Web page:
UPDATE: Following the shocking Supreme Court ruling, Massachusetts lawmakers hurriedly approved a bill Thursday to ban those who secretly take 'upskirt' photographs of women or children in public. The bill comes one day after the state Supreme Court ruled that a man who took cell phone photos up the skirts of female passengers riding the Boston subway didn't violate state law, because the women were clothed.

"It is sexual harassment. It's an assault on another person whether it's a child or an adult," Senate President Therese Murray said moments after the Senate unanimously approved the bill. "Woman and children should be able to go to public places without feeling that they are not protected by the law."

Read the full story at FoxNews.com.


The Massachusetts Supreme Court raised some eyebrows Wednesday by ruling that a man could not be charged under a current state law for taking "upskirt" pictures of women with his cell phone. Michael Robertson (pictured) faced charges over a 2010 complaint that he had been snapping the creepy photos while riding the subway.


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The justices agreed with Robertson's lawyer's argument that the current peeping Tom laws don't apply to public places and subway riders have no expectation of privacy. The court said the law protects people from voyeurs in bathrooms or dressing rooms, and that it should be updated to cover "upskirting."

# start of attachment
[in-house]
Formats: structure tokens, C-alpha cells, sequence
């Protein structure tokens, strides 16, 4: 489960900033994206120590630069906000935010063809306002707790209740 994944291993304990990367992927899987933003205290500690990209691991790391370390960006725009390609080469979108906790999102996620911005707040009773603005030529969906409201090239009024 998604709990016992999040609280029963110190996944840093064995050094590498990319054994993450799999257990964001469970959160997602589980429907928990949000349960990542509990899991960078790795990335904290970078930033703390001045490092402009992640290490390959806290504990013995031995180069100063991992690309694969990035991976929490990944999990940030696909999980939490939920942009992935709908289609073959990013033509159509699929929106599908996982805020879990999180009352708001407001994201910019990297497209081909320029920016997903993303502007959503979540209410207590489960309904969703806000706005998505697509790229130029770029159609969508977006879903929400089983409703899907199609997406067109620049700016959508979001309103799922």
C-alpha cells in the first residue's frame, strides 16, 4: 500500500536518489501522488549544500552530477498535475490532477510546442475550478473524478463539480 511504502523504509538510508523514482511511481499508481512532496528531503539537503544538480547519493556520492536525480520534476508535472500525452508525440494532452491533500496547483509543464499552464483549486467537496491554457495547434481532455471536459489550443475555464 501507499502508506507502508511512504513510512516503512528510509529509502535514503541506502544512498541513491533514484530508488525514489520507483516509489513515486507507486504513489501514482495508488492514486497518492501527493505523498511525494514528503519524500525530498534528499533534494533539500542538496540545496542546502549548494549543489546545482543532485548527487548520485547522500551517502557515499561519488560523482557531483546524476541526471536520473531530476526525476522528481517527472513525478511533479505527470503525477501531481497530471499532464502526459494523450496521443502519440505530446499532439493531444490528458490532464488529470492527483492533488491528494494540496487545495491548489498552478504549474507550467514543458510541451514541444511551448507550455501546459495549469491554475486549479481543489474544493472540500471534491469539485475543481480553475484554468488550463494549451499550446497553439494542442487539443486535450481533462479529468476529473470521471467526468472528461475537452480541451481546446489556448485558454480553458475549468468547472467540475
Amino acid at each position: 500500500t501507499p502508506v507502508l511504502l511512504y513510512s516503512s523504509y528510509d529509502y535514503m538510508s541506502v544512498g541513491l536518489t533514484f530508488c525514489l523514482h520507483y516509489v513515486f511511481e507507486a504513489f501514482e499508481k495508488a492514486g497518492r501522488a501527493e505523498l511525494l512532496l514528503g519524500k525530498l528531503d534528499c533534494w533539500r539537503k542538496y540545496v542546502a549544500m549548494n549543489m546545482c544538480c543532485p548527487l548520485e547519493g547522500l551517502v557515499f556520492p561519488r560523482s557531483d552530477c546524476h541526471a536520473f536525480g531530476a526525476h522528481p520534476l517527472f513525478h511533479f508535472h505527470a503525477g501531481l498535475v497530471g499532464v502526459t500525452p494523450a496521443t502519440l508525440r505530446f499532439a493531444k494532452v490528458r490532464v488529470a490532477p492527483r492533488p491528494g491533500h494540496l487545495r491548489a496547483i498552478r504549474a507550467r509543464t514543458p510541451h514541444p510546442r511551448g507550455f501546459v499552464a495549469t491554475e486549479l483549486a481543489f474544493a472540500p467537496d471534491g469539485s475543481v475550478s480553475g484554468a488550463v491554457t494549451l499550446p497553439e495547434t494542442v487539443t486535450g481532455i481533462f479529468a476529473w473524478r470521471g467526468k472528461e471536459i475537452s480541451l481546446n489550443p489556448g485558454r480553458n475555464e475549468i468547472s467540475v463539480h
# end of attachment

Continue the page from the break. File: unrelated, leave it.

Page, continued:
The judges wrote:

"We conclude that (the law), as written, as the defendant suggests, is concerned with proscribing Peeping Tom voyeurism of people who are completely or partially undressed and, in particular, such voyeurism enhanced by electronic devices. (The law) does not apply to photographing (or videotaping or electronically surveilling) persons who are fully clothed and, in particular, does not reach the type of upskirting that the defendant is charged with attempting to accomplish on the MBTA.

"At the core of the Commonwealth's argument to the contrary is the proposition that a woman, and in particular a woman riding on a public trolley, has a reasonable expectation of privacy in not having a stranger secretly take photographs up her skirt. The proposition is eminently reasonable, but (the law) in its current form does not address it."

Molly Line got some reaction from the streets of Boston in her report this afternoon on The Real Story.

Watch the segment above.


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